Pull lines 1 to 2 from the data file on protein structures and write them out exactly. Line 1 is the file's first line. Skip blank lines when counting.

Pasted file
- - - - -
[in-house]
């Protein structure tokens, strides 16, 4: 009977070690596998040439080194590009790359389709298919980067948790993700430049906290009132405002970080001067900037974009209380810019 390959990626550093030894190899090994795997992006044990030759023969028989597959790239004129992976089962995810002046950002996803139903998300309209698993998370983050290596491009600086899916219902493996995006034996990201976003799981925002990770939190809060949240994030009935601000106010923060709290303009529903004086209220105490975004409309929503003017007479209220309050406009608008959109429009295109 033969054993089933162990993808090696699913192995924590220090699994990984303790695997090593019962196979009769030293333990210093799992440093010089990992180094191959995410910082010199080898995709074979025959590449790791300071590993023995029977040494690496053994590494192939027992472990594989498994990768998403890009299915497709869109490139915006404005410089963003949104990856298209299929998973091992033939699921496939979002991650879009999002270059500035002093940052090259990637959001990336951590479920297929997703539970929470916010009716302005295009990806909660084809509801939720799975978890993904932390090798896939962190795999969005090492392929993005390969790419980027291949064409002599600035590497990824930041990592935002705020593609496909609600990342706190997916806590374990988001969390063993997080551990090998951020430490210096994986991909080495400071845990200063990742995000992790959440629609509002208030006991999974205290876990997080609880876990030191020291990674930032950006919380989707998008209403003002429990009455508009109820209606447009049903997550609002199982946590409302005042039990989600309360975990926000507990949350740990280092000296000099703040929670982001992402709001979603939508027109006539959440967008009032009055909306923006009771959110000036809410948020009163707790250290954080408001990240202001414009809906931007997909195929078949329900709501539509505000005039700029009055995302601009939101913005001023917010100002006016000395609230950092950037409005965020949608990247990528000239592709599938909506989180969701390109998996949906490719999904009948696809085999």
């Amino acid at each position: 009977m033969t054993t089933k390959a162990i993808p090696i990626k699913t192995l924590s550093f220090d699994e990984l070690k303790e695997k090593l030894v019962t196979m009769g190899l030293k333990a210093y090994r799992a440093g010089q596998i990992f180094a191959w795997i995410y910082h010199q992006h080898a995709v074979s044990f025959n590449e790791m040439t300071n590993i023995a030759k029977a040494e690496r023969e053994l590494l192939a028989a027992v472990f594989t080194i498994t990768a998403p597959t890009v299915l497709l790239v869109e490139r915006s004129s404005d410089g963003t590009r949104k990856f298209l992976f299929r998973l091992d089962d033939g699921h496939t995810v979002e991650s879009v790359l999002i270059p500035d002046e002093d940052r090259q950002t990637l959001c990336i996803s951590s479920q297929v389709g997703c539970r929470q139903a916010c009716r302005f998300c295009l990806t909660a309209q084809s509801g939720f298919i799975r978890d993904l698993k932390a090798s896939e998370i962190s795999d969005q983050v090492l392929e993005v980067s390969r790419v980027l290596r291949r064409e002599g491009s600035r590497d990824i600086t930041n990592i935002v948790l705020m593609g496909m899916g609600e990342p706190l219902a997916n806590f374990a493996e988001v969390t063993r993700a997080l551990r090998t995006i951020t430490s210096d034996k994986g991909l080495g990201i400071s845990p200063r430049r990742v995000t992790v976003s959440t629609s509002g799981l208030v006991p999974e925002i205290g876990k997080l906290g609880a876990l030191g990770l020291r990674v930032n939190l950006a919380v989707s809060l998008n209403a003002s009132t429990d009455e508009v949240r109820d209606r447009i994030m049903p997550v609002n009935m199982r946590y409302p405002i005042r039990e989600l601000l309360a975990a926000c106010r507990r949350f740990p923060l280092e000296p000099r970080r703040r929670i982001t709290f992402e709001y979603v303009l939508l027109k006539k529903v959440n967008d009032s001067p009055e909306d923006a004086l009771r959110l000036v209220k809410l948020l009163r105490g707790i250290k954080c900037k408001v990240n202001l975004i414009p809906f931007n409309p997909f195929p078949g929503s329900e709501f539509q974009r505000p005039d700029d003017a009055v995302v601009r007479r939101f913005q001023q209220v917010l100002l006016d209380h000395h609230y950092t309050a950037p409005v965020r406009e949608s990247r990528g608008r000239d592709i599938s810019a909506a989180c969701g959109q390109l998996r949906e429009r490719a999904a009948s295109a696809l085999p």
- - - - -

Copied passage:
[in-house]
């Protein structure tokens, strides 16, 4: 009977070690596998040439080194590009790359389709298919980067948790993700430049906290009132405002970080001067900037974009209380810019 390959990626550093030894190899090994795997992006044990030759023969028989597959790239004129992976089962995810002046950002996803139903998300309209698993998370983050290596491009600086899916219902493996995006034996990201976003799981925002990770939190809060949240994030009935601000106010923060709290303009529903004086209220105490975004409309929503003017007479209220309050406009608008959109429009295109 033969054993089933162990993808090696699913192995924590220090699994990984303790695997090593019962196979009769030293333990210093799992440093010089990992180094191959995410910082010199080898995709074979025959590449790791300071590993023995029977040494690496053994590494192939027992472990594989498994990768998403890009299915497709869109490139915006404005410089963003949104990856298209299929998973091992033939699921496939979002991650879009999002270059500035002093940052090259990637959001990336951590479920297929997703539970929470916010009716302005295009990806909660084809509801939720799975978890993904932390090798896939962190795999969005090492392929993005390969790419980027291949064409002599600035590497990824930041990592935002705020593609496909609600990342706190997916806590374990988001969390063993997080551990090998951020430490210096994986991909080495400071845990200063990742995000992790959440629609509002208030006991999974205290876990997080609880876990030191020291990674930032950006919380989707998008209403003002429990009455508009109820209606447009049903997550609002199982946590409302005042039990989600309360975990926000507990949350740990280092000296000099703040929670982001992402709001979603939508027109006539959440967008009032009055909306923006009771959110000036809410948020009163707790250290954080408001990240202001414009809906931007997909195929078949329900709501539509505000005039700029009055995302601009939101913005001023917010100002006016000395609230950092950037409005965020949608990247990528000239592709599938909506989180969701390109998996949906490719999904009948696809085999």